Biography (Dictionary of World Biography: Renaissance)
Article abstract: Known during his lifetime as the perfect example of a Renaissance courtier because of his learning, nobility, and chivalry, Sidney was also a poet of the first rank whose sonnet sequence Astrophel and Stella is a classic of English literature.
From his birth, Philip Sidney was associated with the court of England. His godfather was Philip II of Spain, husband of Queen Mary, and his godmother (his grandmother) was the Duchess of Northumberland. Philip’s father, Sir Henry Sidney, was active in government affairs in Wales and Ireland. Sidney’s early years were spent at Penshurst, the family estate. In 1564, he began attending Shrewsbury School, where he met the future writer Fulke Greville, who would later compose the first biography of Sidney.
In 1568, Sidney entered Christ Church, Oxford, where he impressed his teachers and fellows with his intelligence and character. His circle of friends grew to include such notables as Richard Carew, who would become known as a poet, and Richard Hakluyt, who would win fame as an explorer and writer.
His stay at Oxford was cut short in 1571 when he left the university because of the plague; Sidney never received a degree. In 1572, he began a two-year tour of the Continent, ostensibly...
(The entire section is 2626 words.)
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Biography (Critical Survey of Poetry: British, Irish, & Commonwealth Poets)
Sir Philip Sidney was born into one of England’s leading aristocratic families. His father was one of Elizabeth I’s most loyal civil servants, serving as Lord President of Wales and Lord Deputy of Ireland. On his mother’s side, Sidney was related to the influential Leicester family, one of the major Protestant powers in the country. He was educated under the stern Calvinist Thomas Ashton at Shrewsbury School, along with his lifetime friend and biographer Fulke Greville; in 1568, he went to Oxford, but he left without a degree in 1571. In 1572, he went on a Grand Tour through Europe, where he was introduced to and widely admired by major European scholars and statesmen, especially by leading Huguenot and German Protestants. In 1575, he returned to England and joined Elizabeth’s court. He contributed a masque, The Lady of May, to one of the royal entertainments in 1578 and was employed by the queen in a number of minor matters. Unfortunately, he alienated Elizabeth, partly because he was so forthright in his support of European and English Protestant ideals and partly because of his own personal charisma. In a stormy career at court, he alternated between periods of willing service and periods of retirement to his sister’s house at Wilton, near Salisbury, where an increasing number of Elizabethan poets, intellectuals, and thinkers were gathering—almost as an alternative to the queen’s court. In 1580, he quarreled with the earl of Oxford over...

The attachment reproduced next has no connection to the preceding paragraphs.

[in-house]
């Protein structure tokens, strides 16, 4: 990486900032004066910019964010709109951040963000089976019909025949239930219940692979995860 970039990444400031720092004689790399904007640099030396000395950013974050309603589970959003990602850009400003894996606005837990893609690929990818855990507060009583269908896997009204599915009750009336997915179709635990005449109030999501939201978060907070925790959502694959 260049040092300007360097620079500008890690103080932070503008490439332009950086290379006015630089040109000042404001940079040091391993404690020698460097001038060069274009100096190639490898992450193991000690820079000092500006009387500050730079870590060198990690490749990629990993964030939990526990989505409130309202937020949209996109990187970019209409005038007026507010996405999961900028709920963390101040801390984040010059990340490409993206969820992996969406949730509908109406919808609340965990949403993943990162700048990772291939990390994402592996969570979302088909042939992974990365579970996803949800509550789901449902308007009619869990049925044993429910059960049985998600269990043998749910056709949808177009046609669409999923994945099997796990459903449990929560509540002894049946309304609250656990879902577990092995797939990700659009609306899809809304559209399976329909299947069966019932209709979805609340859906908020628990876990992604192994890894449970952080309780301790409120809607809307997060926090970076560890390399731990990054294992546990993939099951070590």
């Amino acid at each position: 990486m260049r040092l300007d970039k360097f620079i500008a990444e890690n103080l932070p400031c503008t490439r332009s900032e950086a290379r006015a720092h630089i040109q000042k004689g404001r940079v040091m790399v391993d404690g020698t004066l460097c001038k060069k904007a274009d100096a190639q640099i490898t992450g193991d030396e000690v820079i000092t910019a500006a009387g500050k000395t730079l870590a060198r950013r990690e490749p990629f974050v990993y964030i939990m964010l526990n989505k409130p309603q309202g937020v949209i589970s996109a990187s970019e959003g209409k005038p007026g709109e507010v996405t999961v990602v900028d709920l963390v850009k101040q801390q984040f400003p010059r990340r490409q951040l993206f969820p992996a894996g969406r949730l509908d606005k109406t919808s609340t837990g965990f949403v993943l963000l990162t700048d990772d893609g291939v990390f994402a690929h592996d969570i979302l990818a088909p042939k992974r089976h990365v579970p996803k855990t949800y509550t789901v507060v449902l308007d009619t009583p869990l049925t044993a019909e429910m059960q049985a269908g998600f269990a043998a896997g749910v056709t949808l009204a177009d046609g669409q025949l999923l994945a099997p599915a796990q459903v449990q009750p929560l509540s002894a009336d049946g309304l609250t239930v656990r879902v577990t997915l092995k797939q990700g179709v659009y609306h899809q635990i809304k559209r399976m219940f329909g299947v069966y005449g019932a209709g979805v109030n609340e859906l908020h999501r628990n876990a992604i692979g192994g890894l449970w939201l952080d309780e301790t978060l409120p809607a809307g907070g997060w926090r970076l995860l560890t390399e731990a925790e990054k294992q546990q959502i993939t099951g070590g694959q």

(The entire section is 526 words.)
Biography (Magill's Survey of World Literature, Revised Edition)